The event featured senior Nathan Vincent Lozada, a songwriter who opened for Christian folk-rock band The Gray Havens.
Lozada, who goes by the stage name Nathan Vincent and is majoring in business administration, began writing his own music not too long ago.
“I’ve listened to music pretty much all my life, but around 16 or 17 years old, I just picked up a guitar and started writing songs,” he said.
Lozada said songwriting bloomed out of boredom.
“I grew up in a really conservative Christian home,” he said. “I wanted to write songs that I guess reflected that, but wasn’t Christian music per se. I think a lot of music that I write has religious overtones. I think it was important that I share what I believed in and also a part of what I experienced.”
Despite his knack for writing, Lozada didn’t start performing his songs until he was 18 or 19 years old.
“My freshman and sophomore year, I went to open mic nights at local places, like Local 506 and Cat’s Cradle,” he said.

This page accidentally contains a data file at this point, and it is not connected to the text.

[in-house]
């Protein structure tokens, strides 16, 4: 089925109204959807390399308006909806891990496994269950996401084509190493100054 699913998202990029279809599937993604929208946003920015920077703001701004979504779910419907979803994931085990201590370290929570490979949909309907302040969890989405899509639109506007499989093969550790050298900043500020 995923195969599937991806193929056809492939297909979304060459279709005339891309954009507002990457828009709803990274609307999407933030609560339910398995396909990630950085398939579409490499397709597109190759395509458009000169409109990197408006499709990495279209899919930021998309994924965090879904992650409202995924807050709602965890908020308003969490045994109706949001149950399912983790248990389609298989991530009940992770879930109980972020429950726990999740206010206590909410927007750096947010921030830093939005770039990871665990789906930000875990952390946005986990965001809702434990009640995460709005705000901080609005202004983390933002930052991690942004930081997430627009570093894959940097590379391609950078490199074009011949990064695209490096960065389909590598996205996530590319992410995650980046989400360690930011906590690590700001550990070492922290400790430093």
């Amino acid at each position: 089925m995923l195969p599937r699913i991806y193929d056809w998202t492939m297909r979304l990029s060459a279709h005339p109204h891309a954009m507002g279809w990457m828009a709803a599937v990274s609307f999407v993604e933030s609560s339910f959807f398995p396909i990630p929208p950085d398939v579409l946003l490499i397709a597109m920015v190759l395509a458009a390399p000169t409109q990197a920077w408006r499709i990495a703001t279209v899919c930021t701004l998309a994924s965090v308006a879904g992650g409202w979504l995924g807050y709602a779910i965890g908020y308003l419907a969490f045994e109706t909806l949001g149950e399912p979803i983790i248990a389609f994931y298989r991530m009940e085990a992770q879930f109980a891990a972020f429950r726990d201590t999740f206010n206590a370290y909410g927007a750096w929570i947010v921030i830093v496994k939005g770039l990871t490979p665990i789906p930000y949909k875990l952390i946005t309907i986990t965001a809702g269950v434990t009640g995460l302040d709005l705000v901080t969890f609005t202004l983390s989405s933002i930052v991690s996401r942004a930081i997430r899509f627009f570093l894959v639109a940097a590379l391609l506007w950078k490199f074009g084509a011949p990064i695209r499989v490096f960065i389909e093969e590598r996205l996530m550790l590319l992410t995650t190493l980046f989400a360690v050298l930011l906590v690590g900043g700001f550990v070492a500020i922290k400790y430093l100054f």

“It’s a nice environment because there’s a bunch of old guys who are like, ‘Great job, dude.’ I don’t really know whether or not my music sounded good, but I was like, ‘Thank you for your compliment, sir.’”
Before “Just Music!,” he had only performed shows for his friends — and especially not as the opening act for a well-known band.
He described opening for The Gray Havens as a mix of excitement and nervousness.
Recently, Lozada released his debut single, “Snow Song.”
“I wrote the song in January,” he said. “It’s funny it’s called ‘Snow Song’ because I was in the Philippines at the time. The Philippines is not a snowy area, but it was an environment where you’re incredibly claustrophobic.”
However, this wasn’t a setback — in fact, it inspired him.
“To me, it was a longing to be alone and isolated and really be in tune with the quiet of it all,” he said. “It helped me write ‘Snow Song.’”
Vincent said he hopes to release a five-song EP around May, before graduation.
“I take off all of my Fridays and work in the studio from 11 (a.m.) to 4 (p.m.), and then we do the recording from there,” he said. “Everything right now is just in its raw stages.”
With graduation approaching, Vincent is unsure of what the future holds for him as a songwriter.
“Senior year has been a test for me because I already have a job offer in Texas,” he said. “I can do the music thing on the side, and if that really takes off, I’d like to do it full-time.”
Regardless of whether or not he pursues music full-time, Vincent will keep writing songs for himself.
“At the end of the day, I think it is about finding my own voice,” he said.